A Critique of The Social Norms of A Law-escaping Society \ Azizollah haji mashhadi Review of “ It’s The Law!”
27 April 2018 - 18:36
“It’s The Law!” a film by Salvatore Ficarra, Valentino Picone, is screening as part of the “A Retrospective of Italian Cinema” section at the 36th FIFF. It is a social film that explores the political aspects of Italian society, often through a comedic lens.
The subject of elections and their aftermath have been explored in many films. Filmmakers often tackled in the subject in the form of comedies with through a critical and sometimes even vulgar lens.
The film tells the story of the small fictitious Sicilian village of Pietrammare and their election of a new mayor. The election provides the perfect opportunity for the crooked incumbent Gaetano Patanè to be ousted and replaced by someone fresh and honest. The film opens with familiar images of the nominees canvasing for votes on the beach and with the election of Pierpaolo Natoli a 50 year old academic, suddenly the town is on the verge of great changes.
Natoli’s integrity and honesty captured in his campaign slogan “The Rule of Law and Need for Change” soon manifest themselves in the new and sweeping reforms he makes to the town. Even though the new mayor has no previous political experience he is full of hope for the bright future of the town and the changes he will get to make. The new rule of law finally brings about an order to the town’s vexatious central square. Flowers are planted, the streets are cleared of household trash and new fines levied against anyone breaking the law. New taxes are also enacted for city services and the town’s polluting petrochemical plant is closed down. This all leads to new challenges for the supporters of the new mayor, including his close relatives played by the film’s directors Salvatore Ficarra, Valentino Picone who are not used to living such a lawful society. This all comes to a boil with the town’s old corrupt mayor getting back to power with the help of an influential and lawbreaking priest in the town.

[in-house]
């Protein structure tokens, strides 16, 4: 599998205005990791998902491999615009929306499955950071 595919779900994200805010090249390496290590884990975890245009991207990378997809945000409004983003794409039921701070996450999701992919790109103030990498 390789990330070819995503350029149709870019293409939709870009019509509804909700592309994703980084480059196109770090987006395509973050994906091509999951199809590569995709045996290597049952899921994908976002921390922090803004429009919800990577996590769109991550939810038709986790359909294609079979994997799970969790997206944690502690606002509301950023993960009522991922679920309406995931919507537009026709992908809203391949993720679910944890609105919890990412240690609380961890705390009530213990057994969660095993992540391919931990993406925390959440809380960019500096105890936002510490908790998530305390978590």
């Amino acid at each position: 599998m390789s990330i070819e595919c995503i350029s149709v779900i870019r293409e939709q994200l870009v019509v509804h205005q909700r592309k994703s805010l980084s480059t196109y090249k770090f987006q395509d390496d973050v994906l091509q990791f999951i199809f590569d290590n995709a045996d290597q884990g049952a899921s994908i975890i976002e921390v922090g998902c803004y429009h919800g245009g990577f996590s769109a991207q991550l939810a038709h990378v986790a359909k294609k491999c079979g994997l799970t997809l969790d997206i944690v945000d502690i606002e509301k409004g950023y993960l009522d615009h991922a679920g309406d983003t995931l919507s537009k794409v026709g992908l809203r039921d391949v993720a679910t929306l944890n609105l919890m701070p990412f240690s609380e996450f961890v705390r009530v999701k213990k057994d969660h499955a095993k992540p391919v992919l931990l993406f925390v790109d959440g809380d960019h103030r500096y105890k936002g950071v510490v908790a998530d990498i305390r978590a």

The film clearly critiques the maligned social norms of Italian society and the pervasiveness of the mafia and other lawbreaking actors. The film portrays the existence of these elements under the protective veil of the church and shows how the people of the town are not ready for change and the rule of law. The film presents all of this with a truthful and bitter tone and can be seen as a parable of how the more things change the more they stay the same.